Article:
ican team and the Athletics of Philadelphia, but not 
for Carl. The Pater wouldn't stand for it. Nix. And 
so Carl went up to St. Paul with the Swedes and went 
into the gas business. After Carl had shown the 
Swedes of the Twin City how to extract more gas from 
a pound of coal than they ever thought was in it, he 
tcok Horace Greeley's advice and went West to Butte, 
Montana. Tiring of the barren hills, he removed to 
Cleveland because of its famous Euclid Ave., which 
was so much like his native Quincy. Then the capital 
city of the state, Columbus wanted to know some- 
thing first hand about Carl's theories of gas making. 
Then Quebec, Canada, wanting purer, cheaper and 
better gas sent for Carl and he iearned them how lo 
make sas. Yes, he is some expert, Carl is, ask him 
how much gas he can extract from a ton of coal and 
he doesn't need a pencil and paper to tell you. Re- 
turning home on a visit Carl organized the Hook-'Em- 
Cows. Carl can never be accused of being near with 
his ducats for it is one of his pleasures to get a bunch 
of his friends together and then as host there is noth- 
ing too good for them. Golden pheasants by the crate, 
Mumm's extra dry and a couple of bales of cigars is 
only a starter. In addition to Carl's talents as a gas 
expert and a star third baseman, ask any of Carl's 
friends about his vocal abilities and they will un- 
animously tell you that Carl's solo Christopher Co- 
lumbo is one of the classics and it certainly is, having 
been adopted by the Hook-'Em-Cows as its official 
Ode. Carl is a Shriner, being a member of Aladdin 
Temple ot Columbus, Ohio, also a member of Ghazzeh 
Grotto Mystic Order of Veiled Prophets of the En- 
chanted Realms at Quincy, Illinois. 


NOBODY ever thinks to call him Edwin — it is al- 
ways Ed. And by that patronomic he is known 
trom where the muddy waters of the Missib- 
sippi lave the docks at Quincy, tc where Uie 
sun kisses the hills of the land of the Aurora 
Borealis, and had he lived when rapid transit was known 
by the speed of river packets, and when word frow New 
York by mail in four weeks was fast time, he would 
have been hailed in the termology in those days, as a 
"Wood Butcher" or Carpenter He diln't live then, 
liowever. but now when rapid transit is reality and tiif 
C'adillac and areoplanes are wonders to behold, and in 
the colloquial English of the period, h." is known at, 
"The gentlemanly Contractor," who handles estimates 
lor sky scrapers and large public buildings, as it tliey 
were estimates for chicken coops. He is not so conse- 
crated to business, however, that he can have no eye 
for the passing beauties of the hour. Ed Buerkin has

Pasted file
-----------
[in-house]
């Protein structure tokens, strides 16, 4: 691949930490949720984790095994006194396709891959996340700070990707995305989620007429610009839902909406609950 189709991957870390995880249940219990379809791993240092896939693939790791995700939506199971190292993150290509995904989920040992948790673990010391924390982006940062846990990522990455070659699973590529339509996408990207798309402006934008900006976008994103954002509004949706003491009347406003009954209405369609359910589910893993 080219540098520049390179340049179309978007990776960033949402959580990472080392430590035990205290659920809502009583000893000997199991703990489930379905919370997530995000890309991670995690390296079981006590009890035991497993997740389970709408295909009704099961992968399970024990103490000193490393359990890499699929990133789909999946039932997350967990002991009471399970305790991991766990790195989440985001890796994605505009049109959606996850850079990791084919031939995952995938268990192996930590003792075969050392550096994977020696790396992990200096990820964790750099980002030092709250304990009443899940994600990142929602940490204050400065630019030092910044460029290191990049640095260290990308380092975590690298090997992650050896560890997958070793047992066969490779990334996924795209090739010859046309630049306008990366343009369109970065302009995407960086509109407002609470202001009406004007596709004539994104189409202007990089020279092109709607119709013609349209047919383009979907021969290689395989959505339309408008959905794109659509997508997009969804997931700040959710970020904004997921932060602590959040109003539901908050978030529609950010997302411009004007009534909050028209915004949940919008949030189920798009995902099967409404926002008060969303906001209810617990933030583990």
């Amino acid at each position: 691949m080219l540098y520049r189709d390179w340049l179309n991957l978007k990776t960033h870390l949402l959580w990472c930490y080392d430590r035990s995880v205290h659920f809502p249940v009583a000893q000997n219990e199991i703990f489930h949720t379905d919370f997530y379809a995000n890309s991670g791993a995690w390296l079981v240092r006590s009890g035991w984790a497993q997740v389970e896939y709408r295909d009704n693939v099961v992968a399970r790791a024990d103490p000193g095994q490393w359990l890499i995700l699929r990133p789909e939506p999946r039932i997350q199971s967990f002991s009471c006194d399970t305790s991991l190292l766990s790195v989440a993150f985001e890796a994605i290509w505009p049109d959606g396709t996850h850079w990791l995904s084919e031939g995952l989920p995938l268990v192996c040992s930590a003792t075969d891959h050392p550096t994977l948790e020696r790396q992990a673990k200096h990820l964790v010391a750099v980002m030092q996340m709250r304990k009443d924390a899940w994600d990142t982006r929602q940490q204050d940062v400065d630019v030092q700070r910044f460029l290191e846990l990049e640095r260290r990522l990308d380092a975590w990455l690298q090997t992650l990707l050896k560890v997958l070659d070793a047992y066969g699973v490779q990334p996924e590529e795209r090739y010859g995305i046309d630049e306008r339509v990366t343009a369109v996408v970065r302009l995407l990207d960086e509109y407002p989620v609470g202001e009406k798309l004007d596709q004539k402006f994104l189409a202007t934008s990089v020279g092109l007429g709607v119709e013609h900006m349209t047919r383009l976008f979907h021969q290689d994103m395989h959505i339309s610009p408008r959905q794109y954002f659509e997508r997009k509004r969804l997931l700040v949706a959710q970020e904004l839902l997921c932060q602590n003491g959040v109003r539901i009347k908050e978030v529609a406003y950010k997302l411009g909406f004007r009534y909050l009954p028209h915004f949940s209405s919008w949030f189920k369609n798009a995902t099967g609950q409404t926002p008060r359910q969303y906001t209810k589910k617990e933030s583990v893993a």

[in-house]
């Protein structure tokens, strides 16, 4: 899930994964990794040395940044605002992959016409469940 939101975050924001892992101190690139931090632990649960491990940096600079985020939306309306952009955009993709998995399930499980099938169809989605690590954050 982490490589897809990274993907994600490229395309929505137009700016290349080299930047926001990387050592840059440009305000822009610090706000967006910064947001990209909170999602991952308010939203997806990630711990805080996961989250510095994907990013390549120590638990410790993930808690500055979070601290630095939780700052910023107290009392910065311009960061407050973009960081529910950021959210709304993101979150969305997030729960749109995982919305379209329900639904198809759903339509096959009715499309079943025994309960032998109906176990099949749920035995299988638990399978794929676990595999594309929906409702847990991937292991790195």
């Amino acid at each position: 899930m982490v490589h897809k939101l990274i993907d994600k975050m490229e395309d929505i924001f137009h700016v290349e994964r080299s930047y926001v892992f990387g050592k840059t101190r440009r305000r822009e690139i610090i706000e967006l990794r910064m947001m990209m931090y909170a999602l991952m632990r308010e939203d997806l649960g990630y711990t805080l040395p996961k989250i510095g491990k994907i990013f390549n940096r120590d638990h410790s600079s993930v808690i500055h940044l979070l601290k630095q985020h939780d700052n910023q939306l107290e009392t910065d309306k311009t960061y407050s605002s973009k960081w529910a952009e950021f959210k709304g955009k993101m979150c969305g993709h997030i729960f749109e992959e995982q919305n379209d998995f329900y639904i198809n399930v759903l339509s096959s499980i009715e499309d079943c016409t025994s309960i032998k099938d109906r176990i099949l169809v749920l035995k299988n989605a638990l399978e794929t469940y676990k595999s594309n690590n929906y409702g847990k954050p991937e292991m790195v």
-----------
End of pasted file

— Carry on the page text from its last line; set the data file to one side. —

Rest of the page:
an eye for the pretty things of life and being. Whetheir 
iii the shape of automobiles, motor boats, or sisters of 
mankind. He loves the horse, notwithstanding the au- 
tomobile can go faster. He loves the yacht, notwith- 
standing the steam launch or power boats are 
speedier. He loves womankind, "th« younger", not- 
withstanding he was taught in youth to be careful of 
Goo-Goo eyes, and to give to the velvety touch as little 
heed as he would to the bruised head of the original 
serpent. Ed Buerkin likes the girls and the gi"Is li'ip 
him, and the great problem of his existence i-s to con- 
vert the mutual fondness into sometihing more tangible 
than polite conversation on the weather and the latest 
thing in lorgnettes. But the girls have no corner on 
Ed.; he is liked by everybody, just because he is first 
on every proposition. A good fellow v. hose goodness 
is not hypotiiecated by or for consideration of po'.icy. 

Mr - 

! "r.". 





As a campaigner who campaigns all the time and 
for a young man, Mr. Allen deserves more 
than passing mention, because when only 
twenty-six years old he was elected city attor- 
ney by a democratic plurality of 21.51, and that is go- 
ing some for a young attorney only admitted to the 
bar two years. 

Mr. Allen was born in Quincy and raised on a 
farm. He was educated by a private tutor, attended 
and graduated at the Union Business College, read law 
with W. L. Vandeventer and Homer Swope, until he 
knew Blackstone and Torts forward, backward, side- 
ways and through the middle. He attended night law 
school at the Gem City Business College and was ad- 
mitted to the bar in 1907, elected city attorney in 1909 
and in 1911 was nominated by acclamation and un- 
animously re-elected. In the recent democratic prim- 
ary, he was a candidate for state's attorney and car- 
ried the City of Quincy by 563, the country vote going 
against him. That is one reason why Mr. Allen is a 
good roads booster. Had the roads been in a condi- 
tion to make a campaign in the country possible, he 
would have won in the primary, and as it was. his 
popularity was demonstrated by the vote he received. 
He is a man of firm convictions and believes in enforc- 
ing the law without fear or favor and brooks no dicta- 
tion from political bosses. 

He is the owner of the Allendale Poultry Farms, 
two miles from town, where he devotes his spare tinit 
to poultry. Allendale Farms are known far and wide 
and is one of the progressive poultry farms The 
White, Buff and Black Orpingtons, Rose Comb Rhode 
Island Reds and Single Comb Rhode Island Reds 
raised on the Allendale Poultry Farms are always the 
envy of the other poultry raisers and prize winners at